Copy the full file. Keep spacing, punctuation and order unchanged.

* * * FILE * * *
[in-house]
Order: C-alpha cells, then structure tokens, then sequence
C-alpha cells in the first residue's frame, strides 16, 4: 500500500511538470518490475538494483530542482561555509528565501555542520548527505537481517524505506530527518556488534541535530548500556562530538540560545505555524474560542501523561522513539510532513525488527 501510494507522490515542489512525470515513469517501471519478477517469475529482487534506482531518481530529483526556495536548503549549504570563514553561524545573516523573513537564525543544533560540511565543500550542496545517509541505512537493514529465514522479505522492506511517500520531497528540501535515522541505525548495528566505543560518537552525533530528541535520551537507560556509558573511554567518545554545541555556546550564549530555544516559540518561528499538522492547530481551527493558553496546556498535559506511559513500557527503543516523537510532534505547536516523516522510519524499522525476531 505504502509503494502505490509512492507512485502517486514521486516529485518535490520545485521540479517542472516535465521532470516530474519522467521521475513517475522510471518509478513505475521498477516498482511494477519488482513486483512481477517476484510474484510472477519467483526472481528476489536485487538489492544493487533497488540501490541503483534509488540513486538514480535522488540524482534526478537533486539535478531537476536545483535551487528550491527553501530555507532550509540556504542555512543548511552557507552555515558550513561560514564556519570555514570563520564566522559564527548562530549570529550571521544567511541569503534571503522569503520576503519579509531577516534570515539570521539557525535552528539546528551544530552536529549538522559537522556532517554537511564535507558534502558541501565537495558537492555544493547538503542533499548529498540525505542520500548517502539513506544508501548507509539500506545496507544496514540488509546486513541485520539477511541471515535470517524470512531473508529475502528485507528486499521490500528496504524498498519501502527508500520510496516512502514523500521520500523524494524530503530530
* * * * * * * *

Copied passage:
[in-house]
Order: C-alpha cells, then structure tokens, then sequence
C-alpha cells in the first residue's frame, strides 16, 4: 500500500511538470518490475538494483530542482561555509528565501555542520548527505537481517524505506530527518556488534541535530548500556562530538540560545505555524474560542501523561522513539510532513525488527 501510494507522490515542489512525470515513469517501471519478477517469475529482487534506482531518481530529483526556495536548503549549504570563514553561524545573516523573513537564525543544533560540511565543500550542496545517509541505512537493514529465514522479505522492506511517500520531497528540501535515522541505525548495528566505543560518537552525533530528541535520551537507560556509558573511554567518545554545541555556546550564549530555544516559540518561528499538522492547530481551527493558553496546556498535559506511559513500557527503543516523537510532534505547536516523516522510519524499522525476531 505504502509503494502505490509512492507512485502517486514521486516529485518535490520545485521540479517542472516535465521532470516530474519522467521521475513517475522510471518509478513505475521498477516498482511494477519488482513486483512481477517476484510474484510472477519467483526472481528476489536485487538489492544493487533497488540501490541503483534509488540513486538514480535522488540524482534526478537533486539535478531537476536545483535551487528550491527553501530555507532550509540556504542555512543548511552557507552555515558550513561560514564556519570555514570563520564566522559564527548562530549570529550571521544567511541569503534571503522569503520576503519579509531577516534570515539570521539557525535552528539546528551544530552536529549538522559537522556532517554537511564535507558534502558541501565537495558537492555544493547538503542533499548529498540525505542520500548517502539513506544508501548507509539500506545496507544496514540488509546486513541485520539477511541471515535470517524470512531473508529475502528485507528486499521490500528496504524498498519501502527508500520510496516512502514523500521520500523524494524530503530530